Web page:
Imagine the state of the Philippian church had Paul declined to exorcize the πύθων. A lack of persecution would have ensured the free movement of the missionaries. The church might have grown rapidly, with many people who subscribe to the diviner’s “ministry” accepting this “Christ.” The number of “converts” would swell, yet in times of need or desperation, these so-called “Christians” might see no issue with consulting the local diviners. They might say, “God uses the πύθων too, since one introduced this Jesus to us when Paul arrived.” This syncretized state of the Philippian church is exactly what Paul intended to avoid. Instead, Paul’s courage leads to a partner church, confident in the gospel (Phil 1:5).

How then shall we respond to the present syncretism of our time, captivating hearts and corrupting Christian communities? First, in the words of Byang Kato, let us remember, “non-Christian religions prove man has a concept of God, but they also show man’s rebellion against God (Rom. 1:18–23).”36 When Christian missionaries enter a new place or people (like Paul and Silas in Philippi), the existing non-Christian religion needs far more than accommodation and adjustment. Rather, the entrance of the Lord of Lords necessitates a spiritual conflict with human and demonic rebels.

Second, let us prepare to suffer for a gospel that refuses the notion that other gods and religious systems are equals with Jesus Christ. In many places of Africa and the West, the zeitgeist calls for equality, peaceful dialogue, and mutual affirmation.37 Conventional wisdom discourages or even derides evangelism, much less exorcism. Direct conflict with other religious powers is often verboten. But when the gospel is in peril as it was in Philippi, we need “Polycarps, Athanasiuses, and Martin Luthers, ready to contend for the faith at any cost.”38 Imitating the early missionaries singing in a Philippian prison (Acts 16:25), may Paul’s joy in suffering for Christ be our own.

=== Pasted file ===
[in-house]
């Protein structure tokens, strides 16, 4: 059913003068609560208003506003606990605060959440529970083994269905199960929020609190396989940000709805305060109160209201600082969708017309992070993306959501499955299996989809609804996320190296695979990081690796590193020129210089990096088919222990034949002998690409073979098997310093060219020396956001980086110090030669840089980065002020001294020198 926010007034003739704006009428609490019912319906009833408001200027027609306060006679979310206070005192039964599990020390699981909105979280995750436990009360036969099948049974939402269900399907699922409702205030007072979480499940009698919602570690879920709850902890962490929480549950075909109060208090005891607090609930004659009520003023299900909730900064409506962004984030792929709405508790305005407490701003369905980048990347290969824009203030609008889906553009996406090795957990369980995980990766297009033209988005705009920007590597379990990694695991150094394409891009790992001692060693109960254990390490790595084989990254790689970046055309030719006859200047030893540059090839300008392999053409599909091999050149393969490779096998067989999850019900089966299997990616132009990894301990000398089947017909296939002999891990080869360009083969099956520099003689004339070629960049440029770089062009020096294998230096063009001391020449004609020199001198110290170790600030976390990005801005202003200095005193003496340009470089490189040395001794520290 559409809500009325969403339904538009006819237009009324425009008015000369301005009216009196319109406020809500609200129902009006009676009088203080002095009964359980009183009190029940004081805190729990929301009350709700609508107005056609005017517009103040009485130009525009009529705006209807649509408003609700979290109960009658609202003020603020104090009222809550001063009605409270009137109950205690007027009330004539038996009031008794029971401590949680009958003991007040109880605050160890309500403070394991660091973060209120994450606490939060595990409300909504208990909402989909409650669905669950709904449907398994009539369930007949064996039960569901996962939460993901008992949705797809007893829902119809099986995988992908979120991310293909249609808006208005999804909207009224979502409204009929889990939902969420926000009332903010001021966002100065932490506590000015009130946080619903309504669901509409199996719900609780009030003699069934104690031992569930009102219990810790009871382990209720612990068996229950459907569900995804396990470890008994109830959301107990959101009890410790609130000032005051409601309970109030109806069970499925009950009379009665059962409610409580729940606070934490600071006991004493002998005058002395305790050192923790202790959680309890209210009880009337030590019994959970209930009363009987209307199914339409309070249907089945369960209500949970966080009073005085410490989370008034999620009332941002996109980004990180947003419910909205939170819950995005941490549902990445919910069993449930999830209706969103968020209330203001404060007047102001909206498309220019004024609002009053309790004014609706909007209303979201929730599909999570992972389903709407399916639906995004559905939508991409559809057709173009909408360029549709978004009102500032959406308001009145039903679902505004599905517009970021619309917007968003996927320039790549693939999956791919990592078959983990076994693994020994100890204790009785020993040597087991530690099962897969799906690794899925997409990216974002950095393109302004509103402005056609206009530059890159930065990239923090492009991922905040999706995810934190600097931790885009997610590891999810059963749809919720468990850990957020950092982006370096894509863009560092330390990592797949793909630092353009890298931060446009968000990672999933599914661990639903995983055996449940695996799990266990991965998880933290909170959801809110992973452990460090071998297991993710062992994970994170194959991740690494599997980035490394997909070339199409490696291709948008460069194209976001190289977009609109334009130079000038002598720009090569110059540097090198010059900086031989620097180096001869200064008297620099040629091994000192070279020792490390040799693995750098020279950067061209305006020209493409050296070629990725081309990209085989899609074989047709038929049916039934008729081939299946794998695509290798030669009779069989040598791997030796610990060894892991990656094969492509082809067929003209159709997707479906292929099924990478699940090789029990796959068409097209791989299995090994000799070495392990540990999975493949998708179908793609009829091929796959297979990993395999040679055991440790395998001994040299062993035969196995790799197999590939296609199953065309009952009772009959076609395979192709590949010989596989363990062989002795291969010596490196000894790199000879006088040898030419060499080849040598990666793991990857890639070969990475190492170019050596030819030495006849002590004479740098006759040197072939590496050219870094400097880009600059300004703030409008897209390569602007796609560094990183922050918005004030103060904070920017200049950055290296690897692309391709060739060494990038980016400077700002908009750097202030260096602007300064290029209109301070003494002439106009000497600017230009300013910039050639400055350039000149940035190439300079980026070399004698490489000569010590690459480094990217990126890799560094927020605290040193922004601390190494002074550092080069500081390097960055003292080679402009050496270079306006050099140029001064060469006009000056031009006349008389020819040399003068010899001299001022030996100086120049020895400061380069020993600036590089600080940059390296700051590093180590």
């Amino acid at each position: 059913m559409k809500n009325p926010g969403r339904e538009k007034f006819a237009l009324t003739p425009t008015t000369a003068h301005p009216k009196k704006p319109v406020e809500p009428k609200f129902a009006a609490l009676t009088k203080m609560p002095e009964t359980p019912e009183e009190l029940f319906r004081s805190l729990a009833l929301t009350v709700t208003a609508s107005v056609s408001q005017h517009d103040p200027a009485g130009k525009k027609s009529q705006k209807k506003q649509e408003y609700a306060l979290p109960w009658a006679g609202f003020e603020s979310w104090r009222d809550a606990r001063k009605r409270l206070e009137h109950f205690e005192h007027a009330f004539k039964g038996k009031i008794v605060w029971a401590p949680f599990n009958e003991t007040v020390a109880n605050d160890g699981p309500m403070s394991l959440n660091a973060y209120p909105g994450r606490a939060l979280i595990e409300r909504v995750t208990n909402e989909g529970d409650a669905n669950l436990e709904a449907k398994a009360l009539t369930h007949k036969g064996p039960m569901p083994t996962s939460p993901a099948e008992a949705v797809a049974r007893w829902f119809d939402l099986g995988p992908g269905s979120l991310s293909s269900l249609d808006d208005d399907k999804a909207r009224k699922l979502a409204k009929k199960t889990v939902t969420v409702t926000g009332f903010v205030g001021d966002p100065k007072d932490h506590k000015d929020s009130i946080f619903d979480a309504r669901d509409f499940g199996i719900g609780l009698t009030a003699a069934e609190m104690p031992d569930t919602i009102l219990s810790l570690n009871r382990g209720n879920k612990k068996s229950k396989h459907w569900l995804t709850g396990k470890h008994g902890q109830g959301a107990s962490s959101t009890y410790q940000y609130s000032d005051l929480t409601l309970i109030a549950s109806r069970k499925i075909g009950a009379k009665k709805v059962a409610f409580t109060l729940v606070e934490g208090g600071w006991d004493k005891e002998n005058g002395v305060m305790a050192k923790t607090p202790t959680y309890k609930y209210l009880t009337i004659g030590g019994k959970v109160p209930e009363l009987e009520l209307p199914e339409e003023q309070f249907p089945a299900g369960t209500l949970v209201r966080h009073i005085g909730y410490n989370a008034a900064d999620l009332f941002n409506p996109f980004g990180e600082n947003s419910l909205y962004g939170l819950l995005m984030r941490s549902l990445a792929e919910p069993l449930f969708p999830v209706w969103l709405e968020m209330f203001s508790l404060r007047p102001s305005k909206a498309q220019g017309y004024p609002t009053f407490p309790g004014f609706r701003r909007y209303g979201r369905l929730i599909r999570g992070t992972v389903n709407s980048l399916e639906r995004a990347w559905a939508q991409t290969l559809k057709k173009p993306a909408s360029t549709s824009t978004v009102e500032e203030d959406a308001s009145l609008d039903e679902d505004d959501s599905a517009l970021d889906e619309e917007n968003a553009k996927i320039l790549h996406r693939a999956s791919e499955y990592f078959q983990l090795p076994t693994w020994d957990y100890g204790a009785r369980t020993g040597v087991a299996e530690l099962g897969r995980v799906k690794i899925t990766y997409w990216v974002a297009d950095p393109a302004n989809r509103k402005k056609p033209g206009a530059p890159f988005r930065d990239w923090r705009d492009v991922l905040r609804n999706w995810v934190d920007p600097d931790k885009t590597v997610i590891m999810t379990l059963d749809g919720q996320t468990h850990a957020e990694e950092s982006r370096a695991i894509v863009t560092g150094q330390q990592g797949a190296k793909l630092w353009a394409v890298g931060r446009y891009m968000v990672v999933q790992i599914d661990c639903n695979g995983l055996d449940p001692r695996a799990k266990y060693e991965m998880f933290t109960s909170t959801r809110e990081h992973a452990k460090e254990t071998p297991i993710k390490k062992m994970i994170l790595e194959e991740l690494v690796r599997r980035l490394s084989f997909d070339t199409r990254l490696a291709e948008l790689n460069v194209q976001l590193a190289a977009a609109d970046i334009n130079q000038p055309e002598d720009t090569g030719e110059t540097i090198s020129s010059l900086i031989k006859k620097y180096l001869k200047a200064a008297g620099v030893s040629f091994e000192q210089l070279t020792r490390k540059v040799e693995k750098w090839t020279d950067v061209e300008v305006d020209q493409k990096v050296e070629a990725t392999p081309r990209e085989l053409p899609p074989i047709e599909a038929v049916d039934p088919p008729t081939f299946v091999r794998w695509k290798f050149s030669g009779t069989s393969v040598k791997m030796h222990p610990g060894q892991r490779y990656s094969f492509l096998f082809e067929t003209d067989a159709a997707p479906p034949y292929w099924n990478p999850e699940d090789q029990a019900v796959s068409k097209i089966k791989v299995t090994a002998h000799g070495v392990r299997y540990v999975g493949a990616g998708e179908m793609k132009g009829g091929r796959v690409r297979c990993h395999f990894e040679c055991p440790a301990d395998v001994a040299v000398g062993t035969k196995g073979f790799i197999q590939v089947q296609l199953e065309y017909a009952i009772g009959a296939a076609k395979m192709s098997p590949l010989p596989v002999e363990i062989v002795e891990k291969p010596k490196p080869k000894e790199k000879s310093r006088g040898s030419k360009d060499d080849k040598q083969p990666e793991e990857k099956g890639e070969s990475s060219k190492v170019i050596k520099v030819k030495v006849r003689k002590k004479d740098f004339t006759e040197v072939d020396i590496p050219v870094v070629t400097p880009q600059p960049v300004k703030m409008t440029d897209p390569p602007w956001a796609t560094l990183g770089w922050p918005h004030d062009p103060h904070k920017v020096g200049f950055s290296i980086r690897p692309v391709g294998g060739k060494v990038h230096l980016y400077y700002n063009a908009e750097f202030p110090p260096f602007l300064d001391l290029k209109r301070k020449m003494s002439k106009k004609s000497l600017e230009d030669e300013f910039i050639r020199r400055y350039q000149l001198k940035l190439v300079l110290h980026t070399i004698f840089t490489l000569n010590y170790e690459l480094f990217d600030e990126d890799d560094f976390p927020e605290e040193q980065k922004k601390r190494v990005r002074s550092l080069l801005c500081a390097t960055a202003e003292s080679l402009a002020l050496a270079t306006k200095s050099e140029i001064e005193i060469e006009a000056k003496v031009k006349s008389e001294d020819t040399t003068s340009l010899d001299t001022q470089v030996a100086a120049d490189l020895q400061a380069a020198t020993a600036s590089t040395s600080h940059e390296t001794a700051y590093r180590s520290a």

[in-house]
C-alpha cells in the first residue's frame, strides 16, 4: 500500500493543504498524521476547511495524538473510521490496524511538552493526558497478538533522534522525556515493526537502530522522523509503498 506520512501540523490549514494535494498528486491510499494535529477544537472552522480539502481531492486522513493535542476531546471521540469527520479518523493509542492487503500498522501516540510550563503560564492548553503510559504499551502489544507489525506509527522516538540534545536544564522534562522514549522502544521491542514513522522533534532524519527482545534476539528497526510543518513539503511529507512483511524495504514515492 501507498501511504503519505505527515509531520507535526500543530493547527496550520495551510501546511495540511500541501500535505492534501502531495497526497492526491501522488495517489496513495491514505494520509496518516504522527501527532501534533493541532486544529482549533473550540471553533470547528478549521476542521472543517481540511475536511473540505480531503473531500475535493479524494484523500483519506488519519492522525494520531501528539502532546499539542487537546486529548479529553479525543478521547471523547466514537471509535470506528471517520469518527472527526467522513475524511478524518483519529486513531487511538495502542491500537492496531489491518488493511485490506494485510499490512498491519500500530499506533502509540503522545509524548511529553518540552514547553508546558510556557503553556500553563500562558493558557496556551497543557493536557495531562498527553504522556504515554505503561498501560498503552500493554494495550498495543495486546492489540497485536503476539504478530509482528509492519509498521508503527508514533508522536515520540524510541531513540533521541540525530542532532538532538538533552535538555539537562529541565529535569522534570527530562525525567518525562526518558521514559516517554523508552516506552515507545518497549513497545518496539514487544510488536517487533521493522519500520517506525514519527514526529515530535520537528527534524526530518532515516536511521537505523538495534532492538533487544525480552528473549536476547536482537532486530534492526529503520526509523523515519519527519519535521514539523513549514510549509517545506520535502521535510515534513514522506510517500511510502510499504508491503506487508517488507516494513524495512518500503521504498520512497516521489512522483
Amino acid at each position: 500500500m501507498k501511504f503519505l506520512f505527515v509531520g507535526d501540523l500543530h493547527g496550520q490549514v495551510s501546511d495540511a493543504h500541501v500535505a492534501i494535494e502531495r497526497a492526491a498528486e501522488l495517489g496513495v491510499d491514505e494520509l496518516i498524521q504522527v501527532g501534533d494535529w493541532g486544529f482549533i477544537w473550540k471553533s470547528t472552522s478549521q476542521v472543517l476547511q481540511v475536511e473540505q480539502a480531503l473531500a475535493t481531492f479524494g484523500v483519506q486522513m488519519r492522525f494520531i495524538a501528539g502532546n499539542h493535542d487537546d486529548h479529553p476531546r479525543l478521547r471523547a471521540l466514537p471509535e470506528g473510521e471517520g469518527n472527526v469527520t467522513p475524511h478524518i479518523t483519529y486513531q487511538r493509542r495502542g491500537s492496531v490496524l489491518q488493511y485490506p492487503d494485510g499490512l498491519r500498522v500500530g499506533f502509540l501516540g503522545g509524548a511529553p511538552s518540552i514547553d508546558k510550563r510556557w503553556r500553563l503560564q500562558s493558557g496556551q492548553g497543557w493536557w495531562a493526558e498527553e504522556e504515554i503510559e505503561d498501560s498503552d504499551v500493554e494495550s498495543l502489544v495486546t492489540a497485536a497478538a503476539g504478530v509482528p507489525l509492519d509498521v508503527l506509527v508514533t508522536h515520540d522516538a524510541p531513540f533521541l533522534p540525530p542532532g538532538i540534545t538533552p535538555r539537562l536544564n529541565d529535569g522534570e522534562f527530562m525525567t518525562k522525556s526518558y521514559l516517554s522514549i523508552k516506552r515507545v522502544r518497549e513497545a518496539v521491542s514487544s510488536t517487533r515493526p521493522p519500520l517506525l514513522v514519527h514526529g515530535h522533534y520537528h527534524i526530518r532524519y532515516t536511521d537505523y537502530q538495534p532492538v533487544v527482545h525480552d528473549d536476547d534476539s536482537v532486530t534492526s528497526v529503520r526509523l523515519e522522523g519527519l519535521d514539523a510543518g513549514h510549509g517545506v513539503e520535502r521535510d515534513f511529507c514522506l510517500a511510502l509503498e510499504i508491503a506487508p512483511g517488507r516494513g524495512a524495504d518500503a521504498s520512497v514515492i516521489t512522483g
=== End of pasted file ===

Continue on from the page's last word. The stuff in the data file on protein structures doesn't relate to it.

Third, let us expose the frailty of these powers. As Psalm 89:6 asks, “For who in the skies can be compared to the Lord? Who among the heavenly beings is like the Lord?” The divining spirit in Philippi is pathetically weak compared to Christ. Yes, it holds sway for a moment, but the spirit did not foresee or prevent its own defeat!39 People look to the ng’anga, but their demonic “solutions” are so temporary and insignificant compared to work of Jesus Christ on our behalf.